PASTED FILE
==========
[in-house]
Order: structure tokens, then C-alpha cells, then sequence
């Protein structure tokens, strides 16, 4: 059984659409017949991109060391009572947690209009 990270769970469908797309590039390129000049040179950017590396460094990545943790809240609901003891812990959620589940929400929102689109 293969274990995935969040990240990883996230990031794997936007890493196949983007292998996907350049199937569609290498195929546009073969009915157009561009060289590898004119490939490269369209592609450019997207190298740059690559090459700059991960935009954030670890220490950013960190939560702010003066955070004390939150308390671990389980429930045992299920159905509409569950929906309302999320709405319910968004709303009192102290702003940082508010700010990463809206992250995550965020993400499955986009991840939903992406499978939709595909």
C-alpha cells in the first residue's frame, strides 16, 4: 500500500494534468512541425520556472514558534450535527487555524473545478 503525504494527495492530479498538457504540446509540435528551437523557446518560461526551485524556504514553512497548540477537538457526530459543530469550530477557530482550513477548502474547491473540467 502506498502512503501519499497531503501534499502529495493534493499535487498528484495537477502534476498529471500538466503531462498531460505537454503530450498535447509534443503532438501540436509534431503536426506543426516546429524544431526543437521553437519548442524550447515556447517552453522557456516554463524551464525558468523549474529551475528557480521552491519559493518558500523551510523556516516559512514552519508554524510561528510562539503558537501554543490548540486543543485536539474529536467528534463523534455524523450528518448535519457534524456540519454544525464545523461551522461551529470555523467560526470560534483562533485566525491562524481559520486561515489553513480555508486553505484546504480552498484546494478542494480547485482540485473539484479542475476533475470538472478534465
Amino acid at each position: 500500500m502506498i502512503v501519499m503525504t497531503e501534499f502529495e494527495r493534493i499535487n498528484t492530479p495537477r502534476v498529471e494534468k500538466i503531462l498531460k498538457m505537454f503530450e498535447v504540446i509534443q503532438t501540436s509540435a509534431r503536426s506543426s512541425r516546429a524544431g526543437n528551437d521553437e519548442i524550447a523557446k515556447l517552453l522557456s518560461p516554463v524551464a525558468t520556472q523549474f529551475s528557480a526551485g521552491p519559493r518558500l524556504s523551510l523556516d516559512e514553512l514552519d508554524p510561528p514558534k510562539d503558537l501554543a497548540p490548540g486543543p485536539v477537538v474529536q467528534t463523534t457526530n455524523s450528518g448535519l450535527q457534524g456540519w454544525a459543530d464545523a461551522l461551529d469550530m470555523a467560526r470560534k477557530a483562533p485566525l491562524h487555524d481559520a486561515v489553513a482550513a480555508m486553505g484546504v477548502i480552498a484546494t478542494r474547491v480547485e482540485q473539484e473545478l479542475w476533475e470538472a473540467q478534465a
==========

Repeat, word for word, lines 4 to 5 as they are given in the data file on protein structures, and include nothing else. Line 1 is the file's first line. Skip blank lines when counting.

C-alpha cells in the first residue's frame, strides 16, 4: 500500500494534468512541425520556472514558534450535527487555524473545478 503525504494527495492530479498538457504540446509540435528551437523557446518560461526551485524556504514553512497548540477537538457526530459543530469550530477557530482550513477548502474547491473540467 502506498502512503501519499497531503501534499502529495493534493499535487498528484495537477502534476498529471500538466503531462498531460505537454503530450498535447509534443503532438501540436509534431503536426506543426516546429524544431526543437521553437519548442524550447515556447517552453522557456516554463524551464525558468523549474529551475528557480521552491519559493518558500523551510523556516516559512514552519508554524510561528510562539503558537501554543490548540486543543485536539474529536467528534463523534455524523450528518448535519457534524456540519454544525464545523461551522461551529470555523467560526470560534483562533485566525491562524481559520486561515489553513480555508486553505484546504480552498484546494478542494480547485482540485473539484479542475476533475470538472478534465
Amino acid at each position: 500500500m502506498i502512503v501519499m503525504t497531503e501534499f502529495e494527495r493534493i499535487n498528484t492530479p495537477r502534476v498529471e494534468k500538466i503531462l498531460k498538457m505537454f503530450e498535447v504540446i509534443q503532438t501540436s509540435a509534431r503536426s506543426s512541425r516546429a524544431g526543437n528551437d521553437e519548442i524550447a523557446k515556447l517552453l522557456s518560461p516554463v524551464a525558468t520556472q523549474f529551475s528557480a526551485g521552491p519559493r518558500l524556504s523551510l523556516d516559512e514553512l514552519d508554524p510561528p514558534k510562539d503558537l501554543a497548540p490548540g486543543p485536539v477537538v474529536q467528534t463523534t457526530n455524523s450528518g448535519l450535527q457534524g456540519w454544525a459543530d464545523a461551522l461551529d469550530m470555523a467560526r470560534k477557530a483562533p485566525l491562524h487555524d481559520a486561515v489553513a482550513a480555508m486553505g484546504v477548502i480552498a484546494t478542494r474547491v480547485e482540485q473539484e473545478l479542475w476533475e470538472a473540467q478534465a